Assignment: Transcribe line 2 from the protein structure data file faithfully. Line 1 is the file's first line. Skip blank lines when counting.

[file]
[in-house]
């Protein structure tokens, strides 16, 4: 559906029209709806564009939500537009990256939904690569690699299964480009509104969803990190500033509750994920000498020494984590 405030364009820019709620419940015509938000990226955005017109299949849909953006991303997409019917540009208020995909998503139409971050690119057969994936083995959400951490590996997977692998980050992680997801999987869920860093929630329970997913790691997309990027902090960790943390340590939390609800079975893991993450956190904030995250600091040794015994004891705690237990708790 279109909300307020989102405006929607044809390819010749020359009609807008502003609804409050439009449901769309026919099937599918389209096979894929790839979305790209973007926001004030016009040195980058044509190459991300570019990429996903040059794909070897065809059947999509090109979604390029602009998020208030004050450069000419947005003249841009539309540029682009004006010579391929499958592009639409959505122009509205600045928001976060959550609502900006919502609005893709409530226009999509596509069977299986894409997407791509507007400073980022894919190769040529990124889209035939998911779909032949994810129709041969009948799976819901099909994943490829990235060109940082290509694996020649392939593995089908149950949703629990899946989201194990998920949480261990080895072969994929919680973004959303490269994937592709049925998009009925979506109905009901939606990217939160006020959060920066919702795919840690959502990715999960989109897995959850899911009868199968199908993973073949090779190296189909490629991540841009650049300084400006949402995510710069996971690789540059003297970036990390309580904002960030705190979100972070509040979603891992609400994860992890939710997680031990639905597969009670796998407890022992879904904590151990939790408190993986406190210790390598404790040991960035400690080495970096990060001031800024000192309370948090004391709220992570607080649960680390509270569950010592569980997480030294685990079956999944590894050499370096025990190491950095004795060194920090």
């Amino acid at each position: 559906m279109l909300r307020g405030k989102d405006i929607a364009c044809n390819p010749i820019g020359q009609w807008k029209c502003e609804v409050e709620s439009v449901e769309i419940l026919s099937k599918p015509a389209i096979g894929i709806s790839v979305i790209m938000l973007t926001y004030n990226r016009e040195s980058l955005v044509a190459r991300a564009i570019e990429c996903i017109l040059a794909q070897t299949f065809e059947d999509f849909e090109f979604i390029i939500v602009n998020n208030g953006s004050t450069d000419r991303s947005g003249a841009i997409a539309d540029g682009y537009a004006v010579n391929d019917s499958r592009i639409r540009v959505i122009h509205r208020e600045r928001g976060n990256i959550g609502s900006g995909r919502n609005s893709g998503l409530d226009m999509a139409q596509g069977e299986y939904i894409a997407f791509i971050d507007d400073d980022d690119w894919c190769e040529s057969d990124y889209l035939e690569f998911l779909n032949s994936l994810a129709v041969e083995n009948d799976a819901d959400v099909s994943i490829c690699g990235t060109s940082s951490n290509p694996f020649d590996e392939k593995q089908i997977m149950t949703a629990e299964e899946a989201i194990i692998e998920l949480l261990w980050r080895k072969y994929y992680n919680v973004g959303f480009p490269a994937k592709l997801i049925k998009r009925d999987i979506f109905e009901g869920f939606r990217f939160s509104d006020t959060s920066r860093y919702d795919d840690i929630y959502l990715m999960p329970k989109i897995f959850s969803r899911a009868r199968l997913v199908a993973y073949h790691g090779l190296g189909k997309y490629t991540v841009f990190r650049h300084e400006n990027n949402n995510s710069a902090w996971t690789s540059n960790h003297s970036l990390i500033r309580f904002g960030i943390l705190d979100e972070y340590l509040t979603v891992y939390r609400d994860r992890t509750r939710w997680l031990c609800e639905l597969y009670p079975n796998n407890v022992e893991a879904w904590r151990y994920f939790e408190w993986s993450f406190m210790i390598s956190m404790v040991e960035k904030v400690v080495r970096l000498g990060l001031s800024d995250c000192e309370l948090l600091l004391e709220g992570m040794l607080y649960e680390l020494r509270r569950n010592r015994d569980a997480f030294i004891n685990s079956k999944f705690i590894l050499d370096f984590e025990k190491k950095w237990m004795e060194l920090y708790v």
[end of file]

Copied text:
């Protein structure tokens, strides 16, 4: 559906029209709806564009939500537009990256939904690569690699299964480009509104969803990190500033509750994920000498020494984590 405030364009820019709620419940015509938000990226955005017109299949849909953006991303997409019917540009208020995909998503139409971050690119057969994936083995959400951490590996997977692998980050992680997801999987869920860093929630329970997913790691997309990027902090960790943390340590939390609800079975893991993450956190904030995250600091040794015994004891705690237990708790 279109909300307020989102405006929607044809390819010749020359009609807008502003609804409050439009449901769309026919099937599918389209096979894929790839979305790209973007926001004030016009040195980058044509190459991300570019990429996903040059794909070897065809059947999509090109979604390029602009998020208030004050450069000419947005003249841009539309540029682009004006010579391929499958592009639409959505122009509205600045928001976060959550609502900006919502609005893709409530226009999509596509069977299986894409997407791509507007400073980022894919190769040529990124889209035939998911779909032949994810129709041969009948799976819901099909994943490829990235060109940082290509694996020649392939593995089908149950949703629990899946989201194990998920949480261990080895072969994929919680973004959303490269994937592709049925998009009925979506109905009901939606990217939160006020959060920066919702795919840690959502990715999960989109897995959850899911009868199968199908993973073949090779190296189909490629991540841009650049300084400006949402995510710069996971690789540059003297970036990390309580904002960030705190979100972070509040979603891992609400994860992890939710997680031990639905597969009670796998407890022992879904904590151990939790408190993986406190210790390598404790040991960035400690080495970096990060001031800024000192309370948090004391709220992570607080649960680390509270569950010592569980997480030294685990079956999944590894050499370096025990190491950095004795060194920090």